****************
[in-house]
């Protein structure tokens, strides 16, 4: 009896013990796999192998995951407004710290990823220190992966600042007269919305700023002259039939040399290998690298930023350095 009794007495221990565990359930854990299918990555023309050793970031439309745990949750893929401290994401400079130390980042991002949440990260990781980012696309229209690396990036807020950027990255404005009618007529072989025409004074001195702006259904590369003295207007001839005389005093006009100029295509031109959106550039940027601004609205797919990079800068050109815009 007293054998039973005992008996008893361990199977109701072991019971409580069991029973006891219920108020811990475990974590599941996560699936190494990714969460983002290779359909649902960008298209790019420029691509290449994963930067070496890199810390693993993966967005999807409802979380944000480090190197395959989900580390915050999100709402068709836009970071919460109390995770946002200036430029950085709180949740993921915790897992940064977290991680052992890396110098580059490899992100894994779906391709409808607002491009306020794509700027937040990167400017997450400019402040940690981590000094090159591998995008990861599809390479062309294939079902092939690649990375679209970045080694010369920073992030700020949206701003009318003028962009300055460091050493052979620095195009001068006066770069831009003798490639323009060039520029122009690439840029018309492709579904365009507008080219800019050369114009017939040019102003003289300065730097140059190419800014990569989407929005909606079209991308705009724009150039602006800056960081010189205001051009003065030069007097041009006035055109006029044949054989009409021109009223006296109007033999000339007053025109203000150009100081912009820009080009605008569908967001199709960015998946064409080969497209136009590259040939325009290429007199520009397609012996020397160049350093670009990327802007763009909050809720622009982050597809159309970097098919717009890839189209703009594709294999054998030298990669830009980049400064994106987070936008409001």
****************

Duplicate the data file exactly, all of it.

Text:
[in-house]
């Protein structure tokens, strides 16, 4: 009896013990796999192998995951407004710290990823220190992966600042007269919305700023002259039939040399290998690298930023350095 009794007495221990565990359930854990299918990555023309050793970031439309745990949750893929401290994401400079130390980042991002949440990260990781980012696309229209690396990036807020950027990255404005009618007529072989025409004074001195702006259904590369003295207007001839005389005093006009100029295509031109959106550039940027601004609205797919990079800068050109815009 007293054998039973005992008996008893361990199977109701072991019971409580069991029973006891219920108020811990475990974590599941996560699936190494990714969460983002290779359909649902960008298209790019420029691509290449994963930067070496890199810390693993993966967005999807409802979380944000480090190197395959989900580390915050999100709402068709836009970071919460109390995770946002200036430029950085709180949740993921915790897992940064977290991680052992890396110098580059490899992100894994779906391709409808607002491009306020794509700027937040990167400017997450400019402040940690981590000094090159591998995008990861599809390479062309294939079902092939690649990375679209970045080694010369920073992030700020949206701003009318003028962009300055460091050493052979620095195009001068006066770069831009003798490639323009060039520029122009690439840029018309492709579904365009507008080219800019050369114009017939040019102003003289300065730097140059190419800014990569989407929005909606079209991308705009724009150039602006800056960081010189205001051009003065030069007097041009006035055109006029044949054989009409021109009223006296109007033999000339007053025109203000150009100081912009820009080009605008569908967001199709960015998946064409080969497209136009590259040939325009290429007199520009397609012996020397160049350093670009990327802007763009909050809720622009982050597809159309970097098919717009890839189209703009594709294999054998030298990669830009980049400064994106987070936008409001």